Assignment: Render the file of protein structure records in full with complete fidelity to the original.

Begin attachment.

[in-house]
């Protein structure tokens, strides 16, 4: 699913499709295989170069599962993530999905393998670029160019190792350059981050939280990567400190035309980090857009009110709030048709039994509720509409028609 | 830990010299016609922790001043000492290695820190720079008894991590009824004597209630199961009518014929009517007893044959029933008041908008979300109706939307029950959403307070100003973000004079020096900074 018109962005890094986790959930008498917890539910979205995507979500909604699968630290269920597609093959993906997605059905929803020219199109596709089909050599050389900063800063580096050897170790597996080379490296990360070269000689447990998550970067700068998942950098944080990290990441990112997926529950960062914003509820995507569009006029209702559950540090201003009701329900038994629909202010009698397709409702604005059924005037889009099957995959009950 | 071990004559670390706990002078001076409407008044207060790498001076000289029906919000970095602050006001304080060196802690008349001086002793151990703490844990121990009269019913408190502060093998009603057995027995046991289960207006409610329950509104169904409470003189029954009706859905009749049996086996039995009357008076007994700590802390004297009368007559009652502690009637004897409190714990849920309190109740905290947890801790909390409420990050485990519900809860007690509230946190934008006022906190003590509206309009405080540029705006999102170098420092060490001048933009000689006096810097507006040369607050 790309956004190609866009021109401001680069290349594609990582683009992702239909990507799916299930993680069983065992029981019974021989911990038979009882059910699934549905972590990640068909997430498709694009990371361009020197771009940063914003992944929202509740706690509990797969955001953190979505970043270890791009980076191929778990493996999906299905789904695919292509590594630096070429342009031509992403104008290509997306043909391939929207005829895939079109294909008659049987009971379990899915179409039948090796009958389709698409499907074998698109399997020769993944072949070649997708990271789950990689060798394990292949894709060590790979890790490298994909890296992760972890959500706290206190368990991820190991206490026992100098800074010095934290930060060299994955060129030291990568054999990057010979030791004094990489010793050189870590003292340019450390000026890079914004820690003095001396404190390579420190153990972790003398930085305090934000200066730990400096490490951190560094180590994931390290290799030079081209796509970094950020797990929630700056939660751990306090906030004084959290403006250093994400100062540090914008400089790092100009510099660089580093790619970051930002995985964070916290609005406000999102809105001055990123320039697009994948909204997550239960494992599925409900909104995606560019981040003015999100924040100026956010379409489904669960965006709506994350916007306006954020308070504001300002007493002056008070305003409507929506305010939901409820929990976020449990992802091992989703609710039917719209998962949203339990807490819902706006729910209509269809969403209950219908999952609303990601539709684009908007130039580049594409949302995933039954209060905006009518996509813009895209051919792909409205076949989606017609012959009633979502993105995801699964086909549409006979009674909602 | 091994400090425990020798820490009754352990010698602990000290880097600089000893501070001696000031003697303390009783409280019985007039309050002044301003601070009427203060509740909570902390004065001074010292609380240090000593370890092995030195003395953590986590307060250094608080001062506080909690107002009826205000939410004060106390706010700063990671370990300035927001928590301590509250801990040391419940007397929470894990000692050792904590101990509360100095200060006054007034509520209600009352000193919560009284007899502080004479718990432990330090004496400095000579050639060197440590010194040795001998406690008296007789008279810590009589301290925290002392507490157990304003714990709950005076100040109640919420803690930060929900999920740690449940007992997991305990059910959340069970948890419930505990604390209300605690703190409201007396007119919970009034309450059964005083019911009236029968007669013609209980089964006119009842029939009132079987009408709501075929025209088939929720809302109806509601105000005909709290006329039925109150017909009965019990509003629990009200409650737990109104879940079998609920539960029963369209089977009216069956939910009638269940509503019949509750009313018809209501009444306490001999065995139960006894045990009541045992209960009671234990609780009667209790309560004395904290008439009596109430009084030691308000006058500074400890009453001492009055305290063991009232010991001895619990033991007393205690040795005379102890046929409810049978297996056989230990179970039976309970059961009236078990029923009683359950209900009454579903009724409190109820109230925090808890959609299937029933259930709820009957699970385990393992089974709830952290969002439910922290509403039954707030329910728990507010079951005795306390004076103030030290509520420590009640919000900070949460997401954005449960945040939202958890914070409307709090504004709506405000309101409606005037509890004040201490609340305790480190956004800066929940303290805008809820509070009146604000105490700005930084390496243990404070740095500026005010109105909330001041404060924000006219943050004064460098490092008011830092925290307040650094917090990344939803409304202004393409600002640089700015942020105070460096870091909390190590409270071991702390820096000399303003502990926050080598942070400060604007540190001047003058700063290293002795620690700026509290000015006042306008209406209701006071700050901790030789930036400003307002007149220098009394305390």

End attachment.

[in-house]
């Protein structure tokens, strides 16, 4: 699913499709295989170069599962993530999905393998670029160019190792350059981050939280990567400190035309980090857009009110709030048709039994509720509409028609 | 830990010299016609922790001043000492290695820190720079008894991590009824004597209630199961009518014929009517007893044959029933008041908008979300109706939307029950959403307070100003973000004079020096900074 018109962005890094986790959930008498917890539910979205995507979500909604699968630290269920597609093959993906997605059905929803020219199109596709089909050599050389900063800063580096050897170790597996080379490296990360070269000689447990998550970067700068998942950098944080990290990441990112997926529950960062914003509820995507569009006029209702559950540090201003009701329900038994629909202010009698397709409702604005059924005037889009099957995959009950 | 071990004559670390706990002078001076409407008044207060790498001076000289029906919000970095602050006001304080060196802690008349001086002793151990703490844990121990009269019913408190502060093998009603057995027995046991289960207006409610329950509104169904409470003189029954009706859905009749049996086996039995009357008076007994700590802390004297009368007559009652502690009637004897409190714990849920309190109740905290947890801790909390409420990050485990519900809860007690509230946190934008006022906190003590509206309009405080540029705006999102170098420092060490001048933009000689006096810097507006040369607050 790309956004190609866009021109401001680069290349594609990582683009992702239909990507799916299930993680069983065992029981019974021989911990038979009882059910699934549905972590990640068909997430498709694009990371361009020197771009940063914003992944929202509740706690509990797969955001953190979505970043270890791009980076191929778990493996999906299905789904695919292509590594630096070429342009031509992403104008290509997306043909391939929207005829895939079109294909008659049987009971379990899915179409039948090796009958389709698409499907074998698109399997020769993944072949070649997708990271789950990689060798394990292949894709060590790979890790490298994909890296992760972890959500706290206190368990991820190991206490026992100098800074010095934290930060060299994955060129030291990568054999990057010979030791004094990489010793050189870590003292340019450390000026890079914004820690003095001396404190390579420190153990972790003398930085305090934000200066730990400096490490951190560094180590994931390290290799030079081209796509970094950020797990929630700056939660751990306090906030004084959290403006250093994400100062540090914008400089790092100009510099660089580093790619970051930002995985964070916290609005406000999102809105001055990123320039697009994948909204997550239960494992599925409900909104995606560019981040003015999100924040100026956010379409489904669960965006709506994350916007306006954020308070504001300002007493002056008070305003409507929506305010939901409820929990976020449990992802091992989703609710039917719209998962949203339990807490819902706006729910209509269809969403209950219908999952609303990601539709684009908007130039580049594409949302995933039954209060905006009518996509813009895209051919792909409205076949989606017609012959009633979502993105995801699964086909549409006979009674909602 | 091994400090425990020798820490009754352990010698602990000290880097600089000893501070001696000031003697303390009783409280019985007039309050002044301003601070009427203060509740909570902390004065001074010292609380240090000593370890092995030195003395953590986590307060250094608080001062506080909690107002009826205000939410004060106390706010700063990671370990300035927001928590301590509250801990040391419940007397929470894990000692050792904590101990509360100095200060006054007034509520209600009352000193919560009284007899502080004479718990432990330090004496400095000579050639060197440590010194040795001998406690008296007789008279810590009589301290925290002392507490157990304003714990709950005076100040109640919420803690930060929900999920740690449940007992997991305990059910959340069970948890419930505990604390209300605690703190409201007396007119919970009034309450059964005083019911009236029968007669013609209980089964006119009842029939009132079987009408709501075929025209088939929720809302109806509601105000005909709290006329039925109150017909009965019990509003629990009200409650737990109104879940079998609920539960029963369209089977009216069956939910009638269940509503019949509750009313018809209501009444306490001999065995139960006894045990009541045992209960009671234990609780009667209790309560004395904290008439009596109430009084030691308000006058500074400890009453001492009055305290063991009232010991001895619990033991007393205690040795005379102890046929409810049978297996056989230990179970039976309970059961009236078990029923009683359950209900009454579903009724409190109820109230925090808890959609299937029933259930709820009957699970385990393992089974709830952290969002439910922290509403039954707030329910728990507010079951005795306390004076103030030290509520420590009640919000900070949460997401954005449960945040939202958890914070409307709090504004709506405000309101409606005037509890004040201490609340305790480190956004800066929940303290805008809820509070009146604000105490700005930084390496243990404070740095500026005010109105909330001041404060924000006219943050004064460098490092008011830092925290307040650094917090990344939803409304202004393409600002640089700015942020105070460096870091909390190590409270071991702390820096000399303003502990926050080598942070400060604007540190001047003058700063290293002795620690700026509290000015006042306008209406209701006071700050901790030789930036400003307002007149220098009394305390």